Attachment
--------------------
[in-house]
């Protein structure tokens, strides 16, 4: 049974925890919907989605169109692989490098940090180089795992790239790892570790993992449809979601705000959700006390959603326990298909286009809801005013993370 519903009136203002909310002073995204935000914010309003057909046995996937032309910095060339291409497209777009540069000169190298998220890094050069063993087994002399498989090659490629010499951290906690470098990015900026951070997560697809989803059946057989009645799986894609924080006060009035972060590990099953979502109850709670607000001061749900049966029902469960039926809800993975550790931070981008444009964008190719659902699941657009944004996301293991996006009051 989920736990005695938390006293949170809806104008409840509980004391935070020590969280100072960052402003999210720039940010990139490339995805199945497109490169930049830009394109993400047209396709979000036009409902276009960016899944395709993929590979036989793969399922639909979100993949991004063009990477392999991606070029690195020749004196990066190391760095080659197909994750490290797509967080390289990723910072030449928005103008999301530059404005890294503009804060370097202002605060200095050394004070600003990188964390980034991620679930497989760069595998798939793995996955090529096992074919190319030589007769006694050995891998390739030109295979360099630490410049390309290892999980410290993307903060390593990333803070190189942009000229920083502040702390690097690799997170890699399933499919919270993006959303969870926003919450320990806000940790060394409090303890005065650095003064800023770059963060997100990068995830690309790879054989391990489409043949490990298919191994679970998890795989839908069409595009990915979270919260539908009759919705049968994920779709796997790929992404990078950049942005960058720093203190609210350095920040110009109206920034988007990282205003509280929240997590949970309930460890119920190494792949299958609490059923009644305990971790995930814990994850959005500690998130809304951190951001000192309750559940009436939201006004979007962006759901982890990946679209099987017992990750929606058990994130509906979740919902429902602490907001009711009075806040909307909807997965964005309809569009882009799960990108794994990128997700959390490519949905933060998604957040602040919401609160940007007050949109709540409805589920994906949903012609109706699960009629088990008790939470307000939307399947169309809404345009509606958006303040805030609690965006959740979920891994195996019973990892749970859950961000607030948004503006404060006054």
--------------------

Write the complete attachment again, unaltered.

[in-house]
């Protein structure tokens, strides 16, 4: 049974925890919907989605169109692989490098940090180089795992790239790892570790993992449809979601705000959700006390959603326990298909286009809801005013993370 519903009136203002909310002073995204935000914010309003057909046995996937032309910095060339291409497209777009540069000169190298998220890094050069063993087994002399498989090659490629010499951290906690470098990015900026951070997560697809989803059946057989009645799986894609924080006060009035972060590990099953979502109850709670607000001061749900049966029902469960039926809800993975550790931070981008444009964008190719659902699941657009944004996301293991996006009051 989920736990005695938390006293949170809806104008409840509980004391935070020590969280100072960052402003999210720039940010990139490339995805199945497109490169930049830009394109993400047209396709979000036009409902276009960016899944395709993929590979036989793969399922639909979100993949991004063009990477392999991606070029690195020749004196990066190391760095080659197909994750490290797509967080390289990723910072030449928005103008999301530059404005890294503009804060370097202002605060200095050394004070600003990188964390980034991620679930497989760069595998798939793995996955090529096992074919190319030589007769006694050995891998390739030109295979360099630490410049390309290892999980410290993307903060390593990333803070190189942009000229920083502040702390690097690799997170890699399933499919919270993006959303969870926003919450320990806000940790060394409090303890005065650095003064800023770059963060997100990068995830690309790879054989391990489409043949490990298919191994679970998890795989839908069409595009990915979270919260539908009759919705049968994920779709796997790929992404990078950049942005960058720093203190609210350095920040110009109206920034988007990282205003509280929240997590949970309930460890119920190494792949299958609490059923009644305990971790995930814990994850959005500690998130809304951190951001000192309750559940009436939201006004979007962006759901982890990946679209099987017992990750929606058990994130509906979740919902429902602490907001009711009075806040909307909807997965964005309809569009882009799960990108794994990128997700959390490519949905933060998604957040602040919401609160940007007050949109709540409805589920994906949903012609109706699960009629088990008790939470307000939307399947169309809404345009509606958006303040805030609690965006959740979920891994195996019973990892749970859950961000607030948004503006404060006054």